The enterprise contract will support IT delivery at every level, including agencies like Census, NOAA and NIST.
The Commerce Department is building a new IT contract to be used at every level of the agency, with an eye toward making the department “recognized as a leader” in federal technology.
The department as a whole looks to complete a technology refresh every three to five years, though that has generally been cost prohibitive, according to a request for information posted to SAM.gov.
With the new Commerce Acquisition for Transformational Technology Services, or CATTS, enterprise contract, the department is looking at as-a-service IT options in the hopes of lowering future upgrade costs and to “position itself to meet the strategic goals, deliver its mission and be recognized as a leader within future administrations and the federal enterprise in its use of information technology,” according to the performance work statement.
“The focus of this RFI is to provide the DOC Bureaus a mechanism for quick ordering of needed IT solutions and services at equitable and reasonable prices and to give qualified small businesses a greater opportunity to participate in these requirements,” the document states.
The pool of contractors will be expected to help Commerce components manage their existing IT infrastructure while moving the entire enterprise to a “to be state.”
The contract itself will be split into six task areas: Chief Information Officer Support, Digital Document and Records Management, Managed Service Outsourcing and Consulting, IT Operations and Maintenance, IT Services Management, and Cybersecurity. But the full scope is much larger and broader than the six areas alone.
The set of tasks will include, at least:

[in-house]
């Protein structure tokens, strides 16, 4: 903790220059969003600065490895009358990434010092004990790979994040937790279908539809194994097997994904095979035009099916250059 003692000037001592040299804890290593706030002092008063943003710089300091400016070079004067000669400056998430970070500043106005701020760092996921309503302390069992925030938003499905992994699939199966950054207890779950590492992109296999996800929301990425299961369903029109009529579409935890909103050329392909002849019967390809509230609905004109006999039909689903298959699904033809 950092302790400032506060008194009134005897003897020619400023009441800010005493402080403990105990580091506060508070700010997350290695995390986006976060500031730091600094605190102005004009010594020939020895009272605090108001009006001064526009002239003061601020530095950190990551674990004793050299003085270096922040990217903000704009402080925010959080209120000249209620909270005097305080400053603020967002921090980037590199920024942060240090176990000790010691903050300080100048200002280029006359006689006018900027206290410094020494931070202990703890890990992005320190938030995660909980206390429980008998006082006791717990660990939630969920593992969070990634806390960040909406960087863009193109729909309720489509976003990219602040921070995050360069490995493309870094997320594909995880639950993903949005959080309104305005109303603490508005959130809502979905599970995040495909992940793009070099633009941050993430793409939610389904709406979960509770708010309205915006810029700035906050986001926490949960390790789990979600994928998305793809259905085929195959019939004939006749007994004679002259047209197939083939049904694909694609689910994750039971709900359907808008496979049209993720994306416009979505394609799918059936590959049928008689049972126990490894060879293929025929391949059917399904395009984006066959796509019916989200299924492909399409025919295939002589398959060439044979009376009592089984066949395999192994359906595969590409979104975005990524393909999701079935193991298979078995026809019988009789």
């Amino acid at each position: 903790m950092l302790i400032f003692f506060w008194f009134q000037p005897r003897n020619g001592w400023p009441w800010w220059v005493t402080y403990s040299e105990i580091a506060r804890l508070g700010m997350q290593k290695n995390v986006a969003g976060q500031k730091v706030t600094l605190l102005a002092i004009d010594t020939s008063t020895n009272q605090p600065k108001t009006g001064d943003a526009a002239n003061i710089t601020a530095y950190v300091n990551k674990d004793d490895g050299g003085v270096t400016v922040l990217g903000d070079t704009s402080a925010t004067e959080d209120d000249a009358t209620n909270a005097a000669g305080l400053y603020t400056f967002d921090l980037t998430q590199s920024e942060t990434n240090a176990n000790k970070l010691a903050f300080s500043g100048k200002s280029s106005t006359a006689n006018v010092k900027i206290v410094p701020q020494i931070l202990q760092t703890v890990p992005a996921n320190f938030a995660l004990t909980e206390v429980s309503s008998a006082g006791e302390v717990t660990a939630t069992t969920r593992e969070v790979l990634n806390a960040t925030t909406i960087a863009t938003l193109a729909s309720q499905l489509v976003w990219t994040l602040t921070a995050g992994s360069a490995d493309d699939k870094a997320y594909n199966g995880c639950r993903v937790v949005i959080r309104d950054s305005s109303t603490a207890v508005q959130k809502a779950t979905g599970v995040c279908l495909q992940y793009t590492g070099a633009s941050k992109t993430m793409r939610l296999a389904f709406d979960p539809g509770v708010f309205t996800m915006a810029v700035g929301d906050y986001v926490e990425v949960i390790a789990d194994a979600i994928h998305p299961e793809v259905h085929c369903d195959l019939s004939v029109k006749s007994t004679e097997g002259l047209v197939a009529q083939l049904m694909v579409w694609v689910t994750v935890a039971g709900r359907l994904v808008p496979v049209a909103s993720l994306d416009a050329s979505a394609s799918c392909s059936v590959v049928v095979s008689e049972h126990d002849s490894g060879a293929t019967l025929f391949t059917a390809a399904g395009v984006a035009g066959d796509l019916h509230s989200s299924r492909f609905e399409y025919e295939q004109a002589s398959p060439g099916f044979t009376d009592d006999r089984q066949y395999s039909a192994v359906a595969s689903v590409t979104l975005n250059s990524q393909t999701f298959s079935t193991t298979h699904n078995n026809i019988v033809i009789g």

- Managing solution delivery projects.
- Eliciting and analyzing requirements.
- Architecting and designing solutions.
- Developing and acquiring solution components.
- Configuring and integrating components.
- Testing solutions.
- Deploying solutions.
- Delivering reliable and scalable IT services to meet growing demands.
- Operating and maintaining the network infrastructure including all components and solutions.
- Providing IT service desk support, security operations support and supporting customers in the use of solutions.
The contractor will also be expected to help OCIO comply with any new IT-related policies to come out of the Office of Management and Budget.
Once completed, Commerce officials plan to make the full contract available to all components within the department—which encompasses agencies like the Census Bureau, National Oceanic and Atmospheric Administration and the National Institute of Standards and Technology.
“Within the federal government, the DOC is also the principal defender and champion of the digital economy,” the PWS notes. “Data from the DOC touches every American and influences daily business decisions. Additionally, data derived from DOC systems enables start-ups, moves markets, protects life and property, and powers both small and multibillion-dollar companies.”
With so many diverse offices and missions, the pool of contractors will have to be equally diverse. The PWS offers a long list of technological areas the contract will support, including: artificial intelligence, application prototyping, backup and recovery services, cloud migration, data analytics, data quality management, DevSecOps, Federal IT Acquisition Reform Act program support, IT acquisition management, market research, Kanban frameworks, national security data intelligence, records document management, web development and management, security operations as-a-service, and many more.
Moreover, “OCIO is seeking contractors that have the knowledge, skills and awareness of government policies and initiatives, and to perform at a quality level when faced with quick delivery in support of initiatives that have high visibility,” the solicitation states.
The base contract period will be six months, with nine optional add-on periods.
The department published the draft documents ahead of two industry days set for Aug. 12—for all vendors—and Aug. 16—for minority-owned small businesses.
Questions on the RFI are due by 5 p.m. Aug. 16.
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